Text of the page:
An Electoral College vote of 332 – 206 in a contest whose popular vote was within 2%? There has got to be a better way there, too. I am tired of being attended-to only when being shaken-down. And as much as I enjoyed the bantering, the accents and the geography lessons associated with making calls into exotic cantons of Wisconsin and Nevada, I’d rather campaign locally. I also believe that ¾ of the phones in those states were left off-the-hook yesterday. Finally, there’s something about an election of this magnitude hinge-ing on the fickle affections of a disaffected few Ohio-Undecideds that ought scare everyone (even them).
As to local results, if I am any good at math (not a great bet), it appears that Danville was a dead heat – within fewer than 40 votes. Both sides: take note.
‘Tis said that the Supreme Court reads the Sunday papers, meaning in part that they are aware that they lack an army to enforce their rulings. Gay marriage finally broke-through this time, with at least two wins, and possibly a table-running four. Does that bode well for the proponents of same-sex marriage in the Prop 8 case on appeal from the 9th circuit? It cannot hurt.
There is no doubt that most of the opaque SuperPAC millions opposed the Dems in general, and the Prez in particular. Do you know how it feels to have flushed that much dough? Me neither – I wonder how that outcome will affect future donor patterns. My only regret is that Big Money’s ineffectiveness may dull the appeal of an Amendment to overturn ‘Citizens United.’ That needs doing.
Another area ripe for reform is the woefully dangerous lack of constancy around voting rights. Voter suppression is anti-democracy, and can we all now admit that those voter-ID efforts centered in battleground states and sponsored by only one Party were despicable? A draconian response to a trumped-up voter fraud ‘crisis?’ I’m okay with the rough-and-tumble of partisan political campaigning, as I can always hold my nose. But the voting process itself ought to be conducted in as close to “laboratory conditions” as humanly possible. Perhaps we need international poll monitors to assist our banana-republic-worthy practices?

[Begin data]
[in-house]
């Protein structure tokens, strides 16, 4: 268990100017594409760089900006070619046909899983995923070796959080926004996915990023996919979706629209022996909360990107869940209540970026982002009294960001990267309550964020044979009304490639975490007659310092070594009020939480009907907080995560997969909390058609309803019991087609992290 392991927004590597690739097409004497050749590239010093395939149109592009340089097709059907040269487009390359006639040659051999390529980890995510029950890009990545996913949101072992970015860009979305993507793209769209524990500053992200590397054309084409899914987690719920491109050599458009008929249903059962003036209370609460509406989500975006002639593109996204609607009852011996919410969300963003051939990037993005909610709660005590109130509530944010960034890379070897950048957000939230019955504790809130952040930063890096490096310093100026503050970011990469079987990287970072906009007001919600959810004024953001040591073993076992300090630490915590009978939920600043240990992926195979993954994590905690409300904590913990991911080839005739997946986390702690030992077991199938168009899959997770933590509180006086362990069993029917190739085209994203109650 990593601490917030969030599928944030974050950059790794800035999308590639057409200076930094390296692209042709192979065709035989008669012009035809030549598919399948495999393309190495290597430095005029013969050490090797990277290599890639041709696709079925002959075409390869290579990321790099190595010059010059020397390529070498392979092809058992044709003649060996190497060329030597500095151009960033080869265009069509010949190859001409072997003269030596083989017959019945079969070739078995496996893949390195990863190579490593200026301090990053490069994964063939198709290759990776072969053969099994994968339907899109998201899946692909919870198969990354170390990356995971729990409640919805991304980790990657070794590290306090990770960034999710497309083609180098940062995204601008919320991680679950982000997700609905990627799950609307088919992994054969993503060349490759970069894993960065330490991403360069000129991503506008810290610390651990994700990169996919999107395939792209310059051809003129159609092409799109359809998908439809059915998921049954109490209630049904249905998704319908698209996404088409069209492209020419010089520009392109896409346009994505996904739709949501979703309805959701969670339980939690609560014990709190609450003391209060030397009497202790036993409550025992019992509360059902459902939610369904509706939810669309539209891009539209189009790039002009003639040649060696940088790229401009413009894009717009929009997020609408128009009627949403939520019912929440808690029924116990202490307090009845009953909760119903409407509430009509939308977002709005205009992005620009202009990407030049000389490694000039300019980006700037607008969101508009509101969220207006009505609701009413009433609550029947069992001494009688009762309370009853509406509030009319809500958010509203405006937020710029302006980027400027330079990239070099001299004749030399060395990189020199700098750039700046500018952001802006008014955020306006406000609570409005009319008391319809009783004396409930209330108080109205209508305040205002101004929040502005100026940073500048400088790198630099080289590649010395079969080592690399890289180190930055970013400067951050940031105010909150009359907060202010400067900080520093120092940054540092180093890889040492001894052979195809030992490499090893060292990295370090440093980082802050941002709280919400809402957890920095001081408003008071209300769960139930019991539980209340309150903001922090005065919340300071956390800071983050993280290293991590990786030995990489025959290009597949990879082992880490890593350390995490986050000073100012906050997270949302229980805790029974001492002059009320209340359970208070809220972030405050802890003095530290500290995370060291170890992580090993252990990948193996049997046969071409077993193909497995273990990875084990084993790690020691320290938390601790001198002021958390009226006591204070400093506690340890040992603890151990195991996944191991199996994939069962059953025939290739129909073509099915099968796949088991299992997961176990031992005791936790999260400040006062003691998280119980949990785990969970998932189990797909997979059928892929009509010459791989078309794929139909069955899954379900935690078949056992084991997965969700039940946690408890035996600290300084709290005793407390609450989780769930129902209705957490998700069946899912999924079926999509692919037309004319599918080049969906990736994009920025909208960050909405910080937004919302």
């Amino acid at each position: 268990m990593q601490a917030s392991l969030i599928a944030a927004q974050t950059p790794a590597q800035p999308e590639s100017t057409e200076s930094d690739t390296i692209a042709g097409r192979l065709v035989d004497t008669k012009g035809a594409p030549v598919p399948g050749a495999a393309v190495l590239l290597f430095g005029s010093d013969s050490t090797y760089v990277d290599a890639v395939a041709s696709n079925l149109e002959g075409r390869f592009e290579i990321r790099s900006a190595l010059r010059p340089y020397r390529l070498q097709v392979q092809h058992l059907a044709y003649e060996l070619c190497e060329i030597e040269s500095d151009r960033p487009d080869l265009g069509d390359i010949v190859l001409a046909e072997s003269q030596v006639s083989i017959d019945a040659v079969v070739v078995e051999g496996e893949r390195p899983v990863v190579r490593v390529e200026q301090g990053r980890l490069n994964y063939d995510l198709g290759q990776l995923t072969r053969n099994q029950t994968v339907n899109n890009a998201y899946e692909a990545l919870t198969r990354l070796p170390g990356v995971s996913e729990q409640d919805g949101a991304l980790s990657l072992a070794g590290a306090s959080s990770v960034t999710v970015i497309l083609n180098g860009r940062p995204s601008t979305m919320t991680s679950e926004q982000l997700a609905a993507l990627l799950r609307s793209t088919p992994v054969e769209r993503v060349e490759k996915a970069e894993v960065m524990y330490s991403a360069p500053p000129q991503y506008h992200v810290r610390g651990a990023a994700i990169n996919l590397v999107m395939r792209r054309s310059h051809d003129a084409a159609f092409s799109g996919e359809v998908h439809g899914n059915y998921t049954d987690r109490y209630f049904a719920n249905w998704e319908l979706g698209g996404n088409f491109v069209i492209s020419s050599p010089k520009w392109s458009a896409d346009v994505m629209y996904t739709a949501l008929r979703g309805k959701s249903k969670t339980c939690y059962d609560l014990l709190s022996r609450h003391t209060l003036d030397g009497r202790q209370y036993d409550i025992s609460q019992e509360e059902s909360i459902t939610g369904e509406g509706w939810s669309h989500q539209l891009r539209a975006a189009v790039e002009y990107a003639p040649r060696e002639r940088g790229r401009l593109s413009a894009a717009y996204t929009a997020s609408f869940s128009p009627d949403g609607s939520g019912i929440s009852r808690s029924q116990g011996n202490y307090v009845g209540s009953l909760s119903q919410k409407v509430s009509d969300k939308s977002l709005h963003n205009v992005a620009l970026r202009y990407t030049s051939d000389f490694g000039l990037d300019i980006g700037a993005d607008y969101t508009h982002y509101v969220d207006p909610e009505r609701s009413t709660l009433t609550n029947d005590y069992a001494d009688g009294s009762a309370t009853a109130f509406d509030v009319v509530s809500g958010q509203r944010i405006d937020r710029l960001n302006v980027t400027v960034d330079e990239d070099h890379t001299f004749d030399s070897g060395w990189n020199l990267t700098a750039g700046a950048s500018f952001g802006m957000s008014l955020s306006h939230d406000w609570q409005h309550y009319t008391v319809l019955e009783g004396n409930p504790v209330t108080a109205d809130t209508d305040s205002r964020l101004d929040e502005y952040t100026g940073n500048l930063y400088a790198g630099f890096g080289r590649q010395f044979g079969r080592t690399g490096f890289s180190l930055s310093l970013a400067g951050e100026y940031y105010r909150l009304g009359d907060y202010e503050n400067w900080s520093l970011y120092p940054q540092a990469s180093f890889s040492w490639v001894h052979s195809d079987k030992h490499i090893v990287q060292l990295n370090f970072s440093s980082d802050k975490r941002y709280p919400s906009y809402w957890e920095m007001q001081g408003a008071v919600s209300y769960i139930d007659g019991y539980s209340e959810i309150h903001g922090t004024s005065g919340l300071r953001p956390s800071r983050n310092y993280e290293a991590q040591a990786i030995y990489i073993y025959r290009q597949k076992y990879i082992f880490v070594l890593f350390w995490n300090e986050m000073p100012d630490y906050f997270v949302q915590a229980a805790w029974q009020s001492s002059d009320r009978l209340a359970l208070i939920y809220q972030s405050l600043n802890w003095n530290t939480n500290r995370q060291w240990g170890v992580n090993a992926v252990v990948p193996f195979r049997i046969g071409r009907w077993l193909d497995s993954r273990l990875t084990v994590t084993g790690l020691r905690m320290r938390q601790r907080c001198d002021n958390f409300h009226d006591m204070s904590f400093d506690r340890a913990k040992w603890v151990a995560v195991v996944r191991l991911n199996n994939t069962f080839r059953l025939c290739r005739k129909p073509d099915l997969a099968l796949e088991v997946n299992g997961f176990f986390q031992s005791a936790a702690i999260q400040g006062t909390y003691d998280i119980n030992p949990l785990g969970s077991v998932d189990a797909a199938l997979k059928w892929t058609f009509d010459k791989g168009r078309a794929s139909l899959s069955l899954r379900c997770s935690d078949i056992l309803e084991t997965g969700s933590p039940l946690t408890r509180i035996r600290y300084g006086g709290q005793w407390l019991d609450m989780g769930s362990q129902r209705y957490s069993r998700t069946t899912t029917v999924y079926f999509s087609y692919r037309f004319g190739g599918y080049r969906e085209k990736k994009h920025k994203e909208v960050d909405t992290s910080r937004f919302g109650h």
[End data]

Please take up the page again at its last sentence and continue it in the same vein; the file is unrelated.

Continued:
Future campaigns will ignore Mother Nature at their great peril. Same goes for our entire approach to living in concert with her environment.
Finally, and I’m guessing I’ll have more to say on this, the media coverage of this campaign was abysmal. News ought to be more than entertainment, and journalism ought to be more than stenography. Instead of forcing an elevation of the debate, most media reps were content to hype ratings by characterizing the race with all the nuance and analysis of a wrasslin’ death-match on pay-per-view. When it even bothered to fact-check, the trivial was equated with the fundamental; there was way too little consequence for lying, so, predictably, we got a Lot of it. Where have you gone, Uncle Walter? Chet and David? A weary nation needs you.